Round Robin Letters & Scrapbooks

By: Karen Fusco
Connecting with long distance family and friends can be a real challenge. Travel is expensive, and a good long phone chat rarely fits into our busy schedules. Most of us rely on email and the occasional digital photo attachment to stay in touch.

The latest technology may make our lives easier, but it can lead to less than satisfying experiences. We used to stay connected in much more tangible ways. It wasn't that long along ago that people wrote letters, sent photographs, and clipped interesting articles from the newspaper to pass along to loved ones. Somehow, touching a letter and holding a photograph helped us to feel closer to the ones we love.

Most of us don't have time to write to everyone on our list, much less send pictures. What if you could send one letter and one set of photos that would get to all of the most important people in your life? Round robin letters and scrapbooks are a creative solution to the time dilemma, and the idea is so creative and fun that everyone in the family will enjoy participating.

Using letter writing to illustrate the basic concept, your family would write a letter updating a group of friends or family about your own family, and then send it off to the next person on the list. The next family then reads your letter, adds their own updates and thoughts, and then passes it on to the next person on the list, and so on.

When the last person closes the letter with his or her own thoughts, the letter should be mailed back to you.

When you receive it, you can include one copy for each participant in the new letter, so that each of them has one full letter to keep. Having the old letter in hand changes the letter a bit; now you have people sending congratulations, sympathies and jokes in response to content from the first letter. This is when it really gets fun!Before you begin, it's a good idea to get the group of people you want to connect with to agree to the idea. Start by sending them a link to this article via email. Remember to keep your group small. Otherwise, the letter may take two years to find its way back to you!If you are writing letters, ask each family or person on the list to send the letter on within one or two weeks from the time they received it. This way, if you have a list of six people, you will get the completed letter back within three months!Round robin scrapbooks take this concept to different level. This idea takes a bit more time, but it is perfect for families who are looking for new ways to remain close. The idea is also fun for a group of friends who wish to reconnect; old friends from college or camp, for instance.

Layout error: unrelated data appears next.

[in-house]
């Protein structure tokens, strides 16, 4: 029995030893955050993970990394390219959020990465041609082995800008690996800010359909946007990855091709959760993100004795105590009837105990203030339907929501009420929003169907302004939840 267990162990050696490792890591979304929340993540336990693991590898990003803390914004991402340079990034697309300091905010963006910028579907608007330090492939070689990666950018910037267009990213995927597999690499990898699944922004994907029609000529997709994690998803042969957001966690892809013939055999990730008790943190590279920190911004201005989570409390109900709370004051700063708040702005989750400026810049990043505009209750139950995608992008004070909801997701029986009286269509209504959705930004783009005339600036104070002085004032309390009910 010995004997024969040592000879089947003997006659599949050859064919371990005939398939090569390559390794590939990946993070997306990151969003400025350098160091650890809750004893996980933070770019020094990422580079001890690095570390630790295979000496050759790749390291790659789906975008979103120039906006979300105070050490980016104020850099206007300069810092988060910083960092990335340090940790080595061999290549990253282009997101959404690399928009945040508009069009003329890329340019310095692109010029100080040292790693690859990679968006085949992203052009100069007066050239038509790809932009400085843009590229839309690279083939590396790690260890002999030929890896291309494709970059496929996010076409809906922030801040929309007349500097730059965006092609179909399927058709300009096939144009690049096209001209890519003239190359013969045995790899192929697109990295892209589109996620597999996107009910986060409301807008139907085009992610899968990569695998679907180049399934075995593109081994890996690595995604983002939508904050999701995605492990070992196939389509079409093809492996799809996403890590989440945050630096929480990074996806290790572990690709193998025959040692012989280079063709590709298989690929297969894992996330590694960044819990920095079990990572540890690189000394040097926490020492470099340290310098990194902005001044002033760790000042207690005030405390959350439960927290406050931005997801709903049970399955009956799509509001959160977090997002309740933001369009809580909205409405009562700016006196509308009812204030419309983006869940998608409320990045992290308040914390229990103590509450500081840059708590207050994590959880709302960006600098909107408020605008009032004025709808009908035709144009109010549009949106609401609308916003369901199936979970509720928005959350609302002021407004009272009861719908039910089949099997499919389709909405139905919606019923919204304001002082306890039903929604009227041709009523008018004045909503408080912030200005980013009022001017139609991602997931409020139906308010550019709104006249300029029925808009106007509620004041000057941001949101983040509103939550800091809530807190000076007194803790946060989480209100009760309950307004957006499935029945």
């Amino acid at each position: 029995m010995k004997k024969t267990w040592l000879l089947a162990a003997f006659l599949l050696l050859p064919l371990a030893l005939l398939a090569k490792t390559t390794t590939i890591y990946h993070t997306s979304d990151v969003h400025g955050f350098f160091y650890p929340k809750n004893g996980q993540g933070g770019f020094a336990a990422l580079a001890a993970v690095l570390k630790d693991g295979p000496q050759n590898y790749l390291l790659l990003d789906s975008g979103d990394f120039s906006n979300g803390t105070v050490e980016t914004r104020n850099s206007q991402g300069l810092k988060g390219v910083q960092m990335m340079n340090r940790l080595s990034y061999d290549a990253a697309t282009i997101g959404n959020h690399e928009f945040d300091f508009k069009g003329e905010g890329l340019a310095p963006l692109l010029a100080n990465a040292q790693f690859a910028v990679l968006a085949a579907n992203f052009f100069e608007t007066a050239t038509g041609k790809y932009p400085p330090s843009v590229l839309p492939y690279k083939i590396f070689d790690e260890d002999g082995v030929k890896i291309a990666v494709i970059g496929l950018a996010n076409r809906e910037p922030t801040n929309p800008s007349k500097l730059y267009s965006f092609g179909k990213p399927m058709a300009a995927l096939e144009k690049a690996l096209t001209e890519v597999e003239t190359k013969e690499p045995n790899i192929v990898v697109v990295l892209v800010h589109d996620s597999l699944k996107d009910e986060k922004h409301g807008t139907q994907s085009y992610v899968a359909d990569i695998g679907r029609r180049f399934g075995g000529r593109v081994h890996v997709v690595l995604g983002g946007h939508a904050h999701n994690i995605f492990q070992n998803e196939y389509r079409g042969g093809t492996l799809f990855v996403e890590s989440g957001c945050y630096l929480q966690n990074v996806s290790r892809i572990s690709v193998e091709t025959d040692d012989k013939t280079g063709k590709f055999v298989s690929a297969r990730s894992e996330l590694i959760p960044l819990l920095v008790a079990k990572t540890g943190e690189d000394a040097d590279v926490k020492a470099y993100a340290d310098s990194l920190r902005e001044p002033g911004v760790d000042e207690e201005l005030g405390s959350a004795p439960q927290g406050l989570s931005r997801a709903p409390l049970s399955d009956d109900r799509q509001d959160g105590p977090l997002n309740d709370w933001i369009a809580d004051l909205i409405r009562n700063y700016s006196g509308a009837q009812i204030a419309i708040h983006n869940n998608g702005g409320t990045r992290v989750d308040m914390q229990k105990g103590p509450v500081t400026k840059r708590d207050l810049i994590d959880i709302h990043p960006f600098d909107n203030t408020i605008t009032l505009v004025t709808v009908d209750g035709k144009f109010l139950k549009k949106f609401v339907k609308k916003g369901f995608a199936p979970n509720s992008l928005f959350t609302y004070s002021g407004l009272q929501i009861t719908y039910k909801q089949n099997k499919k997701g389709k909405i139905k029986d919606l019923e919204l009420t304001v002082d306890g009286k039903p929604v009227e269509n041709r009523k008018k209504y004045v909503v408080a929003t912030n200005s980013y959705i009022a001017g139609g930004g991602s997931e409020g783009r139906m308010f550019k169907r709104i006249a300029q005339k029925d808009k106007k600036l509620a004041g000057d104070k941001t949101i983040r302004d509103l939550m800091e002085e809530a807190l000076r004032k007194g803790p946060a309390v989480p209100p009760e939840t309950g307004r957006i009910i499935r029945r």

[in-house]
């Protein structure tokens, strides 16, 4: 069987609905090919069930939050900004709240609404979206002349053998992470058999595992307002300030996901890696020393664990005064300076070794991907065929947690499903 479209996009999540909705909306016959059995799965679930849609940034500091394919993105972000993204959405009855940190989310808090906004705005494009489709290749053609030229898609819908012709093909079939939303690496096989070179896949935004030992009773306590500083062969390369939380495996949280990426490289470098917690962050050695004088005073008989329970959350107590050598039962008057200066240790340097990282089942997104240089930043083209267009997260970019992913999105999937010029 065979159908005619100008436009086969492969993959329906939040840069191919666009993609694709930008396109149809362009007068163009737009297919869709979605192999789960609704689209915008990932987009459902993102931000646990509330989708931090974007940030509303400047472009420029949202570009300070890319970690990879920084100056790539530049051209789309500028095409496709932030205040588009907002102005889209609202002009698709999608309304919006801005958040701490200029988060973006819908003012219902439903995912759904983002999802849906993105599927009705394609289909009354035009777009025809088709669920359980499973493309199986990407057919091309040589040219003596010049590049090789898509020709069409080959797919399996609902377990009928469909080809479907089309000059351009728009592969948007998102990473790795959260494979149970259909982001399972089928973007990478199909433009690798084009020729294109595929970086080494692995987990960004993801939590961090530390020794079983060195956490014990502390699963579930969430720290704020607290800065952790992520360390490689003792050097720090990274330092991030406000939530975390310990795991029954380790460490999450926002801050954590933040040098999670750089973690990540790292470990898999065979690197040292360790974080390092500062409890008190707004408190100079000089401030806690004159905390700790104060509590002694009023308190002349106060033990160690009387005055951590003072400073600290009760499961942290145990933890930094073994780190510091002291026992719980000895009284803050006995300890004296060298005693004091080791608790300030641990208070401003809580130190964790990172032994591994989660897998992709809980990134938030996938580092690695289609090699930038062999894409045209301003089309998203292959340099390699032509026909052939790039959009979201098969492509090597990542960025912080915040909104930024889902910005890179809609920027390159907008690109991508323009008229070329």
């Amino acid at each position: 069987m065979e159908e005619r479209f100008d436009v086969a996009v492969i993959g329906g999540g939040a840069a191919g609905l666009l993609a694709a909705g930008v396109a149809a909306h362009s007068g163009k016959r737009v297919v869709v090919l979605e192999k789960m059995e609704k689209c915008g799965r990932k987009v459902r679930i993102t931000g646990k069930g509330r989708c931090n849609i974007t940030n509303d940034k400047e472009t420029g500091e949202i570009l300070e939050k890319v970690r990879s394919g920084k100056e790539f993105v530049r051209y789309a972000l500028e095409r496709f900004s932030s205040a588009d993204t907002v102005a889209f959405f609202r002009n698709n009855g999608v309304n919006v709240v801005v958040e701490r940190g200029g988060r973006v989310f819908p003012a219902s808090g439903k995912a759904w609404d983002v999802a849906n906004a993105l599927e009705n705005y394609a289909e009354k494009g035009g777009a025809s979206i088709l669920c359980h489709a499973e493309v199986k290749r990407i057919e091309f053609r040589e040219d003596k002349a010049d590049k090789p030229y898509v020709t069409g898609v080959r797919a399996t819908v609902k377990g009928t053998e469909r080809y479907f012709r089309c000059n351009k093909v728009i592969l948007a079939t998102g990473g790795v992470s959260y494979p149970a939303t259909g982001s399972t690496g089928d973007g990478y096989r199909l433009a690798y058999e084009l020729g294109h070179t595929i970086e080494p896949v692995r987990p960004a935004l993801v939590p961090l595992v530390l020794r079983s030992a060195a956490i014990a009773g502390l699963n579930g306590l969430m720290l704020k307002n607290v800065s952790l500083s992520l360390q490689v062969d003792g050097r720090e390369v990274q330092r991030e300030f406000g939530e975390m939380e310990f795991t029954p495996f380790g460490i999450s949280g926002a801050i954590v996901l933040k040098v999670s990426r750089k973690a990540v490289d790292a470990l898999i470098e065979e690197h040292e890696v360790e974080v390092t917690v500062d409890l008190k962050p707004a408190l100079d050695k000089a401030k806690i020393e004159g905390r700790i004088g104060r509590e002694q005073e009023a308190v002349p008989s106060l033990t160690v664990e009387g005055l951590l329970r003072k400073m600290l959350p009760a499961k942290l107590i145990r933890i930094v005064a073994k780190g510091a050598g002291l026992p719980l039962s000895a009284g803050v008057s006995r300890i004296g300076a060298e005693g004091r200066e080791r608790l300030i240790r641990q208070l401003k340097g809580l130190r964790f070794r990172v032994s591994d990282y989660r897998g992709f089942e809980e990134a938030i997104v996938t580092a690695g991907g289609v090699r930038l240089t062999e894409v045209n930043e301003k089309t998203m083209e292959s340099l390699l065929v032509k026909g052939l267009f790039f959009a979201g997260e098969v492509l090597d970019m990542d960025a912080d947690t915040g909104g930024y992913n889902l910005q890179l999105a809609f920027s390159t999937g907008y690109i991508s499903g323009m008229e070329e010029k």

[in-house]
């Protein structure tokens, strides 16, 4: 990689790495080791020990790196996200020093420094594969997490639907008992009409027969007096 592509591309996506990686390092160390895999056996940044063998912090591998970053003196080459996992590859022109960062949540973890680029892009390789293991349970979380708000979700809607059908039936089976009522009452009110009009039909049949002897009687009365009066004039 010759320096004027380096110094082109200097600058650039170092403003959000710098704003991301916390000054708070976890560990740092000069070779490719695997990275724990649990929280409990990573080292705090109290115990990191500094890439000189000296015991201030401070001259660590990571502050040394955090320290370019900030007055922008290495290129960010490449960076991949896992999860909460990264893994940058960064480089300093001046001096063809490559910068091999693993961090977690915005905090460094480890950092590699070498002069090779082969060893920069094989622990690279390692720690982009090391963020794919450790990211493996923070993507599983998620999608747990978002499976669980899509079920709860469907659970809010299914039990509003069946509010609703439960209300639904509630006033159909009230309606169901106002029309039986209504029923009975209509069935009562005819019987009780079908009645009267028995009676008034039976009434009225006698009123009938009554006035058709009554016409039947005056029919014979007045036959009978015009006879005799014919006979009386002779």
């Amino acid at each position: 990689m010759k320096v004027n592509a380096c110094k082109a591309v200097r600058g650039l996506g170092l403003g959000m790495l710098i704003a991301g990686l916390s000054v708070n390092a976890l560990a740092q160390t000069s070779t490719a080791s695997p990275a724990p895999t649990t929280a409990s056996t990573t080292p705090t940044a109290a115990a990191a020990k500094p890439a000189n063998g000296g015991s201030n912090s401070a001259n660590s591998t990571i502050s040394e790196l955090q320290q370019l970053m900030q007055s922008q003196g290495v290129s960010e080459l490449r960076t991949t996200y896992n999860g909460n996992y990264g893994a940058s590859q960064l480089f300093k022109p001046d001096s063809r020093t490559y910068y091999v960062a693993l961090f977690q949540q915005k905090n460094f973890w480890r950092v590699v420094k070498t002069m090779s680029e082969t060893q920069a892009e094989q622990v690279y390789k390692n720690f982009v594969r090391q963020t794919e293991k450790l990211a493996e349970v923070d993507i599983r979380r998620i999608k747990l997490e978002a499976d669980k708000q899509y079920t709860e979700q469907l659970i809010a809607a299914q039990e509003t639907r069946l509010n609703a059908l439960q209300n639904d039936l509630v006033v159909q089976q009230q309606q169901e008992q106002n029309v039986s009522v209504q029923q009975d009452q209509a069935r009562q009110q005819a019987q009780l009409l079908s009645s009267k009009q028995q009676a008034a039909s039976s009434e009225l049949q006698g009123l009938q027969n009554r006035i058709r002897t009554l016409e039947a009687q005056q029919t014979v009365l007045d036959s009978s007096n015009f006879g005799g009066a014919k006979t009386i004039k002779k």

The scrapbook concept is the same as the round robin letter, but now you are working with photographs, newspaper clippings, even copies of your kids' artwork. Whatever is meaningful to your family, and is a visual description of the events of your life can and should be included in the scrapbook.

Determine a page limit for the scrapbook in advance, so everyone has the same chance to share memories. Extra time may be needed, so you might give everyone one month to complete two pages. If you have the same six people, you will have a new completed scrapbook twice a year!When the scrapbook is retuned to you, take it to a copy shop and have books made for each person on the list. The round robin scrapbook will surely be a cherished keepsake for many years to come.

Reconnecting with long lost friends or getting closer to your extended family does not have to be a time-intensive chore. Start a round robin letter or scrapbook this week; you'll be amazed at how fast it catches on!

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